Guardian media blogger Roy Greenslade once described Express Newspapers boss Richard Desmond as a “rogue publisher” in a piece outlining his decision to leave the PCC.
From Monday it is Guardian News and Media which is going “rogue” – along with The Independent, Evening Standard and FT – by withdrawing from press regulation. The Guardian has emphasised that this situation is temporary and that talks are ongoing with IPSO.
It is because concerns flagged up by The Guardian about the independence of IPSO have been ignored.
They feel it is still controlled by the major newspaper publishers, via the Regulatory Funding Committee, and so is ultimately unlikely to do anything which would undermine their own business interests.
The Guardian will instead be regulated by its own readers' editor – long-term Guardian staffer Chris Elliott – and by a trio of external ombudsmen appointed by Guardian News and Media's owner, the Scott Trust.
The Guardian readers' editor is an admirable institution and it is quicker than many titles at correcting inaccuracies.
But a corrections column which takes up one tenth of page 33 is arguably a weaker form of self censure even than the old PCC which required that critical adjudications be published with "due prominence".
Accuracy complainants are not always satifisied with the service they get from the readers' editor, as illustrated by this upheld PCC complaint relating to some inaccurate Guardian coverage about the Royal Charter on press regulation.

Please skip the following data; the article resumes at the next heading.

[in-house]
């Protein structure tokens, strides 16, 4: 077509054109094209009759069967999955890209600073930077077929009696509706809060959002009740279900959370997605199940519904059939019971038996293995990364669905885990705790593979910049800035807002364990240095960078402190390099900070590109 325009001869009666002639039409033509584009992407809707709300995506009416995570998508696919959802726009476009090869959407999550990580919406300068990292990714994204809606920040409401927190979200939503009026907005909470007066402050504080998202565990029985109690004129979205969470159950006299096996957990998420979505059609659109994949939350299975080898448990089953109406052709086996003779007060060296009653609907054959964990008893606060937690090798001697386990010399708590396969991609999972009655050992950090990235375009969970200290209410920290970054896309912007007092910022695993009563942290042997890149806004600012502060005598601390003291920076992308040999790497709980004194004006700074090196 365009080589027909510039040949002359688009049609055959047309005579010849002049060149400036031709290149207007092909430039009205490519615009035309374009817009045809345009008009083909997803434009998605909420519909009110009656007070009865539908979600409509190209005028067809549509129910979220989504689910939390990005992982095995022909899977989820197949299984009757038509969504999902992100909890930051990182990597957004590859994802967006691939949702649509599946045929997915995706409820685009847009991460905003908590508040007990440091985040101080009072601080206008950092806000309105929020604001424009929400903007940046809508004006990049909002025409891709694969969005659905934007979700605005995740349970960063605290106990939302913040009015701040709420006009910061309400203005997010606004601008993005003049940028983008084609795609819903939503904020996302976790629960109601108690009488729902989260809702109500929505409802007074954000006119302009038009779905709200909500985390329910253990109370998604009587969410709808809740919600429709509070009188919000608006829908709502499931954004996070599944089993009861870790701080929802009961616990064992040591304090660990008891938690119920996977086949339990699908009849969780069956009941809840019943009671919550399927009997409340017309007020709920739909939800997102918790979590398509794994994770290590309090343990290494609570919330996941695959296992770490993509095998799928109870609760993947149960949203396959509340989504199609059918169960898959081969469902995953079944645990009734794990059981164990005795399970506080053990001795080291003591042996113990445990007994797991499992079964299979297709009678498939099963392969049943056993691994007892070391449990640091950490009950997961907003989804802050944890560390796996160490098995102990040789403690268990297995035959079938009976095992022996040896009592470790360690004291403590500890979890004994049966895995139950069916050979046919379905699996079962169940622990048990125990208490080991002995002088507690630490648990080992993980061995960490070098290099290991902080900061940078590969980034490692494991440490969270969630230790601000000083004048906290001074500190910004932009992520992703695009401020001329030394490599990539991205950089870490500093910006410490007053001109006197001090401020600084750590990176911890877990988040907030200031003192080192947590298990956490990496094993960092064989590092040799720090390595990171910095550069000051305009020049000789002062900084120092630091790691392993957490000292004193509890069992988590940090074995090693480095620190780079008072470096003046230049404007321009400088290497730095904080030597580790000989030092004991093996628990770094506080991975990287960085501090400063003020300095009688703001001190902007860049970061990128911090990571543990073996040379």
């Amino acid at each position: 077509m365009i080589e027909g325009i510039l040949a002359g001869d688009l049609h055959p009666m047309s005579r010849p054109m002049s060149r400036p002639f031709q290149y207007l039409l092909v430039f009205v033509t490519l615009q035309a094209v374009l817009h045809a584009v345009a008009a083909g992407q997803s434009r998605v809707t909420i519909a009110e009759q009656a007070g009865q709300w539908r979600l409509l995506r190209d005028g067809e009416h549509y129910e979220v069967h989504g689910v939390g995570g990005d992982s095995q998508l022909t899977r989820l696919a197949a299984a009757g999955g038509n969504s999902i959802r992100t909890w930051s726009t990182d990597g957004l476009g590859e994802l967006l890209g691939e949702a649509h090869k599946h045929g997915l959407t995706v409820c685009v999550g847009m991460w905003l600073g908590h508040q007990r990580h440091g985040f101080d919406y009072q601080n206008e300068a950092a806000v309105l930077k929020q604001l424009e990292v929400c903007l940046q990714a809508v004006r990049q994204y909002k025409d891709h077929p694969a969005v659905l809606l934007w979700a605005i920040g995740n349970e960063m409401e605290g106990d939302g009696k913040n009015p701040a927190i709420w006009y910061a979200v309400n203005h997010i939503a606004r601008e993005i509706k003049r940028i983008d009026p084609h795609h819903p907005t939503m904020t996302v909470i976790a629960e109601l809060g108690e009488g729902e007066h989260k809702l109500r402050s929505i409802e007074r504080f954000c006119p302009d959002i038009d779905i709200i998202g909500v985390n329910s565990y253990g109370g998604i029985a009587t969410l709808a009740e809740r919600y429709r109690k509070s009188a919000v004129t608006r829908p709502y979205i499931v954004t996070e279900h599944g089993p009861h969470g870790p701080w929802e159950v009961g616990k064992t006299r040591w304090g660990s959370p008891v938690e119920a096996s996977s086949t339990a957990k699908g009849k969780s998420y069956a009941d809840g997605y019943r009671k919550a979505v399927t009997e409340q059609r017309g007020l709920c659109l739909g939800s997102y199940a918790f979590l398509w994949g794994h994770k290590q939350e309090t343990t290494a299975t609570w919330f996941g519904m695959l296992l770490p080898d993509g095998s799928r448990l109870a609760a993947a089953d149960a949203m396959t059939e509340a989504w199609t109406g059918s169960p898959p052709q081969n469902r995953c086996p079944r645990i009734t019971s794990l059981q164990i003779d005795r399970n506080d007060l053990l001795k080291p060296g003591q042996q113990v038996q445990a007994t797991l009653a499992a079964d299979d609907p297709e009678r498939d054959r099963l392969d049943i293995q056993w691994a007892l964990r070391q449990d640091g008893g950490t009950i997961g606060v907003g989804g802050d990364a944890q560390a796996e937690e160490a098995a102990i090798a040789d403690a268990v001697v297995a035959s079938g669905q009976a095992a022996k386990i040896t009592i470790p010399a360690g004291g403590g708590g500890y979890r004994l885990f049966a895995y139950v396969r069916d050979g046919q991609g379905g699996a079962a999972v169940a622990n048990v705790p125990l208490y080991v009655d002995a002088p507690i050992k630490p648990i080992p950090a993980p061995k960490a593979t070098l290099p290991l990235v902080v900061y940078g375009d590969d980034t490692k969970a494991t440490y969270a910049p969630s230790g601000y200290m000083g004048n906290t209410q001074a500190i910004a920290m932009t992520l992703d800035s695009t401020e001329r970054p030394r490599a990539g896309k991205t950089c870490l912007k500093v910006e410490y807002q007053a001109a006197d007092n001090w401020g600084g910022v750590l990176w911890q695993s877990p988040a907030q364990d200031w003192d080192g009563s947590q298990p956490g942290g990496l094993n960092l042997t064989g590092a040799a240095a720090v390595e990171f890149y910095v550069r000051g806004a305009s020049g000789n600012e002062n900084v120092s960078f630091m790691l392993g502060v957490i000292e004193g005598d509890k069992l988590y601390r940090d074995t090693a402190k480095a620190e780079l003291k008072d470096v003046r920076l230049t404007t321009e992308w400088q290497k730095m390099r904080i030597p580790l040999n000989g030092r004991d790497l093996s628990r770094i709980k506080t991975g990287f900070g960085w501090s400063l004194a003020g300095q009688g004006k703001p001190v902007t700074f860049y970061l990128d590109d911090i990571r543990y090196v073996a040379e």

Guardian News and Media was a reasonably frequent user of the PCC, which published some 168 reports resulting from complaints against its titles. Where will those complainants, who evidently were not satisfied with the papers' internal process, go in future? If they can afford to, lawyers, and if they can't…well that's just going to be tough.
The Guardian has a point when it comes to the independence of IPSO and it is to be hoped that director Sir Alan Moses and his publisher paymasters are able to take its concerns on board and come up with a middle way.
But ultimately The Guardian is going to have to choose between either an imperfect IPSO or a rival press regulator, IMPRESS, which looks likely to submit to the "medieval nonsense", as Guardian editor Alan Rusbridger put it, of a Royal Charter.
Because it can hardly criticise a system of self regulation which has the “tentacles” of press owners all over, as it said today in a leader, when its own watchdogs are appointed entirely by the owners of The Guardian.